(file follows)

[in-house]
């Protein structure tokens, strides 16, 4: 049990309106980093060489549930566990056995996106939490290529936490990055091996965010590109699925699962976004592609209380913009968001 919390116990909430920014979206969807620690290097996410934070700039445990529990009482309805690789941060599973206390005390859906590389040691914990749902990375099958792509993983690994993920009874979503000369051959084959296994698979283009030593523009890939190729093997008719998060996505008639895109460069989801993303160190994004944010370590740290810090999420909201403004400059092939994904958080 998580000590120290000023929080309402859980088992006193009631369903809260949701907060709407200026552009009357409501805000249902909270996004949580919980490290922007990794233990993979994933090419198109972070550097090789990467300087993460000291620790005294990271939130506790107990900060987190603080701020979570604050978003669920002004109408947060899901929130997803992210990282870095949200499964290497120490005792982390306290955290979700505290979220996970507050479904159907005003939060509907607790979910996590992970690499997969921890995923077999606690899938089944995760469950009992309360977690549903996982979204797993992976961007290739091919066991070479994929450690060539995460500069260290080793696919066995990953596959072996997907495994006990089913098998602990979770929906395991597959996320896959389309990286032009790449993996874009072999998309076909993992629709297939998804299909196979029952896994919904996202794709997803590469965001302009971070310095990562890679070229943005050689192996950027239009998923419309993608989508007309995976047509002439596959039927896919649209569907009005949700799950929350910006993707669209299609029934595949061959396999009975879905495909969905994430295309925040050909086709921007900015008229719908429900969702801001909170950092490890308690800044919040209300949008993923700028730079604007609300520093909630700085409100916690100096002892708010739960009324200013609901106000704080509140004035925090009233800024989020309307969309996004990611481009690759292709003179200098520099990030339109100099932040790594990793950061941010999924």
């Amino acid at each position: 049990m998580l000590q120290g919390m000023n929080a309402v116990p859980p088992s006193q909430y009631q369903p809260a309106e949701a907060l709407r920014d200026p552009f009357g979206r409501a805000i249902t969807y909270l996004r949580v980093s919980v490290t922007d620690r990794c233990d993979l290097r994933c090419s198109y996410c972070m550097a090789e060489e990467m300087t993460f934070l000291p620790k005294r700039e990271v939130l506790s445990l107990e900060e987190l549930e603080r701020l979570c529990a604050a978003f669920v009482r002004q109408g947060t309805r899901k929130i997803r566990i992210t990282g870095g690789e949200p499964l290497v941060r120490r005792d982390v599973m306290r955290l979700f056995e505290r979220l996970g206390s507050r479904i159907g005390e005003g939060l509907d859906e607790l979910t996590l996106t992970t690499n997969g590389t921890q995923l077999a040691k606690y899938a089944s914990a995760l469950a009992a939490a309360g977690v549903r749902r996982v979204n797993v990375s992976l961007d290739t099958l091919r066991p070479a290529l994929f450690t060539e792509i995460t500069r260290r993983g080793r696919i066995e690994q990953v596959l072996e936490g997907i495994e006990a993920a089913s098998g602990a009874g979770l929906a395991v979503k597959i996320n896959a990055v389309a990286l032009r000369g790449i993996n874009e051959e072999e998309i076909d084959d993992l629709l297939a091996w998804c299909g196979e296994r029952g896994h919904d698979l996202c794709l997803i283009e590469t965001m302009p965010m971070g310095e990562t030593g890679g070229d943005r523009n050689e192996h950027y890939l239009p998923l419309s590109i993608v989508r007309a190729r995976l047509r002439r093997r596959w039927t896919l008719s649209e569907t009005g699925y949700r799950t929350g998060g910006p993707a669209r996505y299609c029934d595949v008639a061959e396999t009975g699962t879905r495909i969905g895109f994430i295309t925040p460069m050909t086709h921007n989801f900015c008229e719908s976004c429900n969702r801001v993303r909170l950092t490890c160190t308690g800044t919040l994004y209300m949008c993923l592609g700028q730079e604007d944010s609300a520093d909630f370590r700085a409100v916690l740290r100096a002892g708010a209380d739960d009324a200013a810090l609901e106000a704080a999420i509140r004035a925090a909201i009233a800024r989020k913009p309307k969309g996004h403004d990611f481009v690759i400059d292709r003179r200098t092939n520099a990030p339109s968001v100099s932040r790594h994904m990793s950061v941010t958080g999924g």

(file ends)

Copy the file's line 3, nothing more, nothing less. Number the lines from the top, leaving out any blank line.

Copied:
């Amino acid at each position: 049990m998580l000590q120290g919390m000023n929080a309402v116990p859980p088992s006193q909430y009631q369903p809260a309106e949701a907060l709407r920014d200026p552009f009357g979206r409501a805000i249902t969807y909270l996004r949580v980093s919980v490290t922007d620690r990794c233990d993979l290097r994933c090419s198109y996410c972070m550097a090789e060489e990467m300087t993460f934070l000291p620790k005294r700039e990271v939130l506790s445990l107990e900060e987190l549930e603080r701020l979570c529990a604050a978003f669920v009482r002004q109408g947060t309805r899901k929130i997803r566990i992210t990282g870095g690789e949200p499964l290497v941060r120490r005792d982390v599973m306290r955290l979700f056995e505290r979220l996970g206390s507050r479904i159907g005390e005003g939060l509907d859906e607790l979910t996590l996106t992970t690499n997969g590389t921890q995923l077999a040691k606690y899938a089944s914990a995760l469950a009992a939490a309360g977690v549903r749902r996982v979204n797993v990375s992976l961007d290739t099958l091919r066991p070479a290529l994929f450690t060539e792509i995460t500069r260290r993983g080793r696919i066995e690994q990953v596959l072996e936490g997907i495994e006990a993920a089913s098998g602990a009874g979770l929906a395991v979503k597959i996320n896959a990055v389309a990286l032009r000369g790449i993996n874009e051959e072999e998309i076909d084959d993992l629709l297939a091996w998804c299909g196979e296994r029952g896994h919904d698979l996202c794709l997803i283009e590469t965001m302009p965010m971070g310095e990562t030593g890679g070229d943005r523009n050689e192996h950027y890939l239009p998923l419309s590109i993608v989508r007309a190729r995976l047509r002439r093997r596959w039927t896919l008719s649209e569907t009005g699925y949700r799950t929350g998060g910006p993707a669209r996505y299609c029934d595949v008639a061959e396999t009975g699962t879905r495909i969905g895109f994430i295309t925040p460069m050909t086709h921007n989801f900015c008229e719908s976004c429900n969702r801001v993303r909170l950092t490890c160190t308690g800044t919040l994004y209300m949008c993923l592609g700028q730079e604007d944010s609300a520093d909630f370590r700085a409100v916690l740290r100096a002892g708010a209380d739960d009324a200013a810090l609901e106000a704080a999420i509140r004035a925090a909201i009233a800024r989020k913009p309307k969309g996004h403004d990611f481009v690759i400059d292709r003179r200098t092939n520099a990030p339109s968001v100099s932040r790594h994904m990793s950061v941010t958080g999924g």